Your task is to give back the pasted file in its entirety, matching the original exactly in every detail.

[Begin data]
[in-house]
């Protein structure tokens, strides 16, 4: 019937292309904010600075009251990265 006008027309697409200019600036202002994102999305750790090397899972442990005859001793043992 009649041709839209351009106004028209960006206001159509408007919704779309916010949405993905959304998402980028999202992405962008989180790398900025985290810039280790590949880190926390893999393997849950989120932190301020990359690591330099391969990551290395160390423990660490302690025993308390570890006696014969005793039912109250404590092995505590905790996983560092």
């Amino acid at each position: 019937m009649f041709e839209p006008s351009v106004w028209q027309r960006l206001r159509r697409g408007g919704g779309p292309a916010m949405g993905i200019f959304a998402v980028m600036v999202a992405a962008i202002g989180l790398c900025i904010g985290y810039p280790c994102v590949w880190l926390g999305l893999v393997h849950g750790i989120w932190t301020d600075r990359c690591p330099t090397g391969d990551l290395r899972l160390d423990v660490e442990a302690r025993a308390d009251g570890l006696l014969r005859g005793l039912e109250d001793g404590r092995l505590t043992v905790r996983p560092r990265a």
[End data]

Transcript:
[in-house]
């Protein structure tokens, strides 16, 4: 019937292309904010600075009251990265 006008027309697409200019600036202002994102999305750790090397899972442990005859001793043992 009649041709839209351009106004028209960006206001159509408007919704779309916010949405993905959304998402980028999202992405962008989180790398900025985290810039280790590949880190926390893999393997849950989120932190301020990359690591330099391969990551290395160390423990660490302690025993308390570890006696014969005793039912109250404590092995505590905790996983560092």
């Amino acid at each position: 019937m009649f041709e839209p006008s351009v106004w028209q027309r960006l206001r159509r697409g408007g919704g779309p292309a916010m949405g993905i200019f959304a998402v980028m600036v999202a992405a962008i202002g989180l790398c900025i904010g985290y810039p280790c994102v590949w880190l926390g999305l893999v393997h849950g750790i989120w932190t301020d600075r990359c690591p330099t090397g391969d990551l290395r899972l160390d423990v660490e442990a302690r025993a308390d009251g570890l006696l014969r005859g005793l039912e109250d001793g404590r092995l505590t043992v905790r996983p560092r990265a």